China Racing to Build Super-Computing Centers

By SiliconIndia   |   Thursday, 29 December 2011, 12:59 Hrs
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Bangalore: With an online population of around 500 million, China is vigorously racing to complete its construction of big, efficient and abundant datacenters as well as super-computer sites, especially with the development of national computer infrastructure in its latest five year plan.

The massive construction of a supercomputing site in the Shenzhen province was noted last year at the IEEE Forum, by IBM’s vice president of deep computing- David Turek , as China's serious effort to develop itself in the field of supercomputing.
According to Steve Sams, VP of global site and facilities services (a unit of Global Technology Services), the Hebei Langfang Range Information Hub would be the centerpiece of China’s third development zone. The Hebei project is expected to be completed by 2016. Another data-center development project is underway in the province of Shanghai.

 Local governments are providing their support and funding to this cause, and aim for the construction of as many as 20 data centers with time.

The past has seen China undergoing tides of growth, but none of them have been well-planned and organized said Rick Einhorn, worldwide director for HP's Critical Facilities Services group.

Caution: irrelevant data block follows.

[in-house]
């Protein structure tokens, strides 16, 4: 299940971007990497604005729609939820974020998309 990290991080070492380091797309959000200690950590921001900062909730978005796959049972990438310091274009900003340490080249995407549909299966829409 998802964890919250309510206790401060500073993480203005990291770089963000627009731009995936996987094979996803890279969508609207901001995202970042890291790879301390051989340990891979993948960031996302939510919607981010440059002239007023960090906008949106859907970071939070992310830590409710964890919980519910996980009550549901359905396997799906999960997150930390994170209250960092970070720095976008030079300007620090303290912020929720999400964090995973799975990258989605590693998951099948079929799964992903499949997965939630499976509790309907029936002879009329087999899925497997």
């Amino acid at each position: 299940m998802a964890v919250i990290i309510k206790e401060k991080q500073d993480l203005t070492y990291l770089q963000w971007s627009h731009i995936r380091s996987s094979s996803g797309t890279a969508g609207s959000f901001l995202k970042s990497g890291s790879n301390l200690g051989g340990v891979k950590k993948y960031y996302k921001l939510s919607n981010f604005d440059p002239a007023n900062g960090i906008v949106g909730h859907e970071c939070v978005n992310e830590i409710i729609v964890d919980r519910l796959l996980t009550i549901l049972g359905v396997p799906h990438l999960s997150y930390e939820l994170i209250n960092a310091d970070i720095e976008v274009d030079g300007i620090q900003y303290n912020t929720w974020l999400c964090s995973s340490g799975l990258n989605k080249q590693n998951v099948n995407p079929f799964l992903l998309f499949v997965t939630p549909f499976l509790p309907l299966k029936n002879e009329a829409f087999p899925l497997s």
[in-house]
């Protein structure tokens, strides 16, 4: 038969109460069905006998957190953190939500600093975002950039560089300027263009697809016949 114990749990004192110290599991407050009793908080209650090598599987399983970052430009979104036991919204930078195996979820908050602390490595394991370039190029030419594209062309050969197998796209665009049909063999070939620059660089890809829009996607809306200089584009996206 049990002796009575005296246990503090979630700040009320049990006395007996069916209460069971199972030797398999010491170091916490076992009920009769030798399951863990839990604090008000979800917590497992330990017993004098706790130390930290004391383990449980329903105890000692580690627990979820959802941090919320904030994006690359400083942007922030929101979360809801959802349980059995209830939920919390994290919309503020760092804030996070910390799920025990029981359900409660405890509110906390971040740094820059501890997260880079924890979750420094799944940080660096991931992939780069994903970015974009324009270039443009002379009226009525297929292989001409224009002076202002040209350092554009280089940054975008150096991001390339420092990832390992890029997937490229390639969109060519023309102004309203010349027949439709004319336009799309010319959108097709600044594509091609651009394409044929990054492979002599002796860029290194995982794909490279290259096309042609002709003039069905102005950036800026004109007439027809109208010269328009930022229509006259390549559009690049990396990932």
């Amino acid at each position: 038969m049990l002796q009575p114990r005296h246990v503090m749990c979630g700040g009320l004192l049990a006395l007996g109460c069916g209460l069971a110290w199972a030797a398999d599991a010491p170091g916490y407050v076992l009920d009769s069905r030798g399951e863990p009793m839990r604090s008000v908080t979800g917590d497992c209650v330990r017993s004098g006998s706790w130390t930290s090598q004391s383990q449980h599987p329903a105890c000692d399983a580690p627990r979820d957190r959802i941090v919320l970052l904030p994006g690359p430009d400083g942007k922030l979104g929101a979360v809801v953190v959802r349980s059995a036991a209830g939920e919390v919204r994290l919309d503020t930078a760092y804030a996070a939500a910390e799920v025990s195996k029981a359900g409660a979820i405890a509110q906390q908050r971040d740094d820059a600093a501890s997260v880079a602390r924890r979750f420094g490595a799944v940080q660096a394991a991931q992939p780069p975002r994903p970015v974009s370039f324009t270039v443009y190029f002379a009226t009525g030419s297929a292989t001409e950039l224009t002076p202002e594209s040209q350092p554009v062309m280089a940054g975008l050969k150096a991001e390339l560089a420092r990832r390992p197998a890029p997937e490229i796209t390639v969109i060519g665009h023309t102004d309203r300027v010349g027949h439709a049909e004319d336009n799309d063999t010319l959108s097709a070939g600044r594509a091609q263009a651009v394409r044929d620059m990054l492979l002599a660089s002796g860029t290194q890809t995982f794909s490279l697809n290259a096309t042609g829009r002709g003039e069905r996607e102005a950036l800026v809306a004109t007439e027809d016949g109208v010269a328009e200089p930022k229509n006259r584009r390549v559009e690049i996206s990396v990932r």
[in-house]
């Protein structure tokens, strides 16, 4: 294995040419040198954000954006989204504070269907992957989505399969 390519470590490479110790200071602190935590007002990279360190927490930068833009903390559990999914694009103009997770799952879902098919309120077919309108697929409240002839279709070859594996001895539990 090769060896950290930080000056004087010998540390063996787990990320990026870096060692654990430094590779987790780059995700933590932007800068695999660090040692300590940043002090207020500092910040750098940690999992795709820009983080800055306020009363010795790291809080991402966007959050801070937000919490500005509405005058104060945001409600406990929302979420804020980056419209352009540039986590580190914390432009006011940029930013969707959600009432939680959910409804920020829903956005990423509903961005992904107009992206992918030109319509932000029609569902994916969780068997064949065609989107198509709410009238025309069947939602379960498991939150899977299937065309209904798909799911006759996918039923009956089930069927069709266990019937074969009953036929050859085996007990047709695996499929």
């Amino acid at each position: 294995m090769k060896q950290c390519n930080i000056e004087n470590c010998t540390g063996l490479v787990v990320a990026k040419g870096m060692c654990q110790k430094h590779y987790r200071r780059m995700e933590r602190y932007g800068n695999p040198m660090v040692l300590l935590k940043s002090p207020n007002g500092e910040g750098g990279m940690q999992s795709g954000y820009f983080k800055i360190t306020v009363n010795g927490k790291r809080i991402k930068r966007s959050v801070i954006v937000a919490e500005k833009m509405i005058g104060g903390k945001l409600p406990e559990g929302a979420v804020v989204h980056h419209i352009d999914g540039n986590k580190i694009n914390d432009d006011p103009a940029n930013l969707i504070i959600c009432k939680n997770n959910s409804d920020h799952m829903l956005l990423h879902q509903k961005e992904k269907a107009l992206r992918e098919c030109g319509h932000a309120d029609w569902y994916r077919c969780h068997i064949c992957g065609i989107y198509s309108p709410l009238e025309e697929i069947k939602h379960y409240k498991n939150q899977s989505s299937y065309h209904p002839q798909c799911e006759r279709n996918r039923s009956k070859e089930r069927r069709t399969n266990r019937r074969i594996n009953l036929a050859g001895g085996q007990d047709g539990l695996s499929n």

However, Sams said that the data centers under planning and current construction would be built according to the latest eco-friendly construction concepts.

Foreign companies and businesses such as IBM and HP along with businesses in the US will benefit greatly from this growth spurt, as emphasized by Einhorn. "We have more people in China focused on data center development and strategy than, I believe, in any country in the world," he said.

However, some analysts such as Michelle Bailey from IDC say some companies might not pick China as a center for international IT services as a result of its policies regarding “…ownership rights for data and other assets.” She said it would be interesting if China could evolve to keep in step with the market.

Other competitors in the race to build super-computing centers, as pointed out by Turek, include Europe, Japan and Russia.

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